P.E.I. is gearing up for its first post-Fiona tourism season. A lot has changed

Prince Edward Island’s tourism operators have worked hard to get their shops, restaurants, accommodations and attractions ready for the 2023 season, but visitors will see a landscape marked by post-tropical storm Fiona.

'The fact that it’s still standing, we can handle anything else after that'

An aerial photo shows two buildings surrounded by a thinned-out forest and downed trees.
The Site of Lucy Maud Montgomery's Cavendish Home was hit hard by post-tropical storms Dorian and Fiona. The MacNeill family says few of the original trees still remain (Shane Hennessey/CBC)

This is part three in the CBC P.E.I. series Changed by Fiona, exploring the impact the post-tropical storm will have on the Island's people and industries moving forward. Links to the other three pieces appear at the bottom of this story. 

Prince Edward Island's tourism operators have worked hard to get their shops, restaurants, accommodations and attractions ready for the 2023 season, but visitors will see a changed landscape compared to years past. 

It's been eight months since post-tropical storm Fiona tore across P.E.I.'s North Shore, where tourists flock by the hundreds of thousands in the summer months to take in sandy beaches, lush coastal landscapes and quaint seaside attractions. 

But the impact from the storm — including nearly bare fields where trees once stood and all-but-eradicated dune systems — cannot be hidden from visitors or fixed with a coat of paint. 

"They will see the devastation and hopefully understand that, you know, we're doing our best to try and get it cleaned up, but it's going to take some time," said David MacNeill, an descendent of Lucy Maud Montgomery, whose novels set on the North Shore have helped turn the area into a tourism destination.

MacNeill now runs The Site of L.M. Montgomery's Cavendish Home on the grounds where the famed author grew up.

But the MacNeill's thicket, where Montgomery herself once walked and drew inspiration for her work, has been reduced to a few mighty trees.

An apple tree stands in a recently cleared area. There are two visible stumps where neighboring trees once stood, as well as limbs scattering the ground.
David MacNeill says he is happy to see that this old apple tree survived the storm, even though many around it have dropped. (Nicola MacLeod/CBC)

"It's like losing a piece of history," MacNeill said.

"We've lost a lot of the old balm-of-Gilead trees. It's a type of poplar trees, they're quite old, quite large, and [Fiona] really opened up the whole property, basically clearing that property of the trees."

MacNeill said what was once 20 poplars has been reduced to just two, due to the destruction caused by both Fiona and post-tropical storm Dorian, which hit the area in 2019.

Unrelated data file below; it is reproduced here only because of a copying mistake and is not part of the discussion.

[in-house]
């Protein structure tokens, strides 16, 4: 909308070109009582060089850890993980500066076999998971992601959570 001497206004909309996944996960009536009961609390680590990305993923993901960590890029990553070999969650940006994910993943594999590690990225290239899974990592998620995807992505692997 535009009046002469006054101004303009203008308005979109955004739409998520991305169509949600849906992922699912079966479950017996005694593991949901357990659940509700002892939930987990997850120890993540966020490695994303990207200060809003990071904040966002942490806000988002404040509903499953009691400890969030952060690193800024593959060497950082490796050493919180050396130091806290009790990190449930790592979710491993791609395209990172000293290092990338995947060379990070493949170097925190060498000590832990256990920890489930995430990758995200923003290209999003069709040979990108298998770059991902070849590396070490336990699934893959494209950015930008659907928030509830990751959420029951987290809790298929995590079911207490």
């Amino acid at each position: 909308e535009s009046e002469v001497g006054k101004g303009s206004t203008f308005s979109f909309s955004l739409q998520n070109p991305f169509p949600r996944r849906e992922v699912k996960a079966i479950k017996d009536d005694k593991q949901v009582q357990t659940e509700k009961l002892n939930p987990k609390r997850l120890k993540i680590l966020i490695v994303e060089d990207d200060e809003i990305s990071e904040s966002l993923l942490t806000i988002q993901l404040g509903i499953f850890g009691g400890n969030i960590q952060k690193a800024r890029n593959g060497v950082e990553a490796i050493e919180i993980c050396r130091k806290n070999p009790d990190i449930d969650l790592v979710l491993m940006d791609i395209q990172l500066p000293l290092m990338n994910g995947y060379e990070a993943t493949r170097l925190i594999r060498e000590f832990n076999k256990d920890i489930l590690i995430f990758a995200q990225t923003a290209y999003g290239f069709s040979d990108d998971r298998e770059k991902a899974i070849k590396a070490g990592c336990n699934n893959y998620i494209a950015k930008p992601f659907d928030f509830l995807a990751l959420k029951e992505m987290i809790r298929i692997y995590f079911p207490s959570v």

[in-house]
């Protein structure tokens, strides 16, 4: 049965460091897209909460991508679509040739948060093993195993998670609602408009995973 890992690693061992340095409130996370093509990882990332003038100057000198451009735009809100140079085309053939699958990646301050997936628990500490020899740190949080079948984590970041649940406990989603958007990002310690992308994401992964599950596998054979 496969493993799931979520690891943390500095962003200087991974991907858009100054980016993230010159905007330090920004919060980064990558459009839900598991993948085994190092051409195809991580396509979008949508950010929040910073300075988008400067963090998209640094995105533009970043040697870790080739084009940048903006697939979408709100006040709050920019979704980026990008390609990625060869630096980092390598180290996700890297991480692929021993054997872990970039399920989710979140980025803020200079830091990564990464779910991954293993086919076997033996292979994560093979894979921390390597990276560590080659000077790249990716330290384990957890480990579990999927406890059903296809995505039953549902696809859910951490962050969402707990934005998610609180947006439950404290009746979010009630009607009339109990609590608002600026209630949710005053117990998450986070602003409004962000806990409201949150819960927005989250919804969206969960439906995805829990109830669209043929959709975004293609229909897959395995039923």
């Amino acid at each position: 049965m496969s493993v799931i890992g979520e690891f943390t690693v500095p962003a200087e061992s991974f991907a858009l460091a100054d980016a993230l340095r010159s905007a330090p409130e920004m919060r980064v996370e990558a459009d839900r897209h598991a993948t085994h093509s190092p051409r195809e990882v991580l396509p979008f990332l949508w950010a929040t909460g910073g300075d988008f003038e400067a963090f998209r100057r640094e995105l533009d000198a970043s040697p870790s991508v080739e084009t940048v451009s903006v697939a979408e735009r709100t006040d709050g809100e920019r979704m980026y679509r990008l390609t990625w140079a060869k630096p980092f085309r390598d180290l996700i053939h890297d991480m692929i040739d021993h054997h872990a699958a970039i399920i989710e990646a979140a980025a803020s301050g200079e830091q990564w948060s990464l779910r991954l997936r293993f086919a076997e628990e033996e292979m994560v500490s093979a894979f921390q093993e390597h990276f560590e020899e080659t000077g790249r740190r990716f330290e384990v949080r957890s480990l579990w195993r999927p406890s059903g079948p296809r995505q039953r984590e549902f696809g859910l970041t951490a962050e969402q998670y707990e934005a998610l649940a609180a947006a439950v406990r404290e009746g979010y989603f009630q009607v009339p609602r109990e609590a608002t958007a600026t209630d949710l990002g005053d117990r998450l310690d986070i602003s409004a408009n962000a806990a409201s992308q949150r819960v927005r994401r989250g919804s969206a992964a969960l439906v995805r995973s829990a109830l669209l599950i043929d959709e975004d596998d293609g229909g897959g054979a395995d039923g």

A plaque with a quote from Lucy Maud Montgomery reads "I am grateful that my childhood was spent in a spot where there were many trees... When I have lived with a tree for many years, it seems to me like a beloved human companion".
MacNeill says the loss of the trees on this particular plot of land is particularly solemn. (Nicola MacLeod/CBC)

"I knew I was going to walk into the same situation, so it wasn't quite as shocking as the first time," he said. "But still, devastating."

MacNeill cleared the trees himself and repaired the roof of a building damaged in the storm because he couldn't find a contractor.

The site is ready and open for the year.

DIY post-storm renovations

A building boom in recent years meant there was a shortage of skilled labour across the province, even before Fiona caused more than $279 million in damages.

Seven tables sit in the restaurant's dining room. The floors have a fresh coat of paint and much of the furniture has also been repainted with no sign of damage.
The owners say visitors to the Blue Mussel Cafe will not see anything different. The dining area has been completely restored. (Nicola MacLeod/CBC)

When Fiona caused largescale destruction at the Blue Mussel Cafe in the North Rustico Harbour, owners Christine McQuaid and Steve Murphy couldn't find a contractor to gut the building. 

Luckily, their prep cook and maintenance worker had contracting experience, so they were able to do most of the work themselves.

Two employees paint bar stools in the gravel parking lot.
The Blue Mussel Cafe had to be almost entirely gutted after a storm surge overtook the North Rustico Harbour. The owners say everyone from their servers to their cooks have been instrumental in the renovations. (Nicola MacLeod/CBC)

"We got to work right away and it's been six months and hundreds and hundreds of thousands of dollars through insurance to get to this point," Murphy said.

The couple initially thought they could clean and salvage some of their building and equipment, but later learned the salt water which inundated the restaurant meant almost everything had to go.

The Blue Mussel sits on posts about four feet off the ground, but it still took on about three feet of water in a storm surge event that completely flooded the small community.

A plant of wood runs vertically up a plastic beam. It is stained wood and stands out against the rest of the white, plastic kitchen.
One of the only remaining pieces of the rebuilt restaurant is a board that marked employees' heights over the years. That was salvaged and now sits in the plastic-lined kitchen. (Nicola MacLeod/CBC)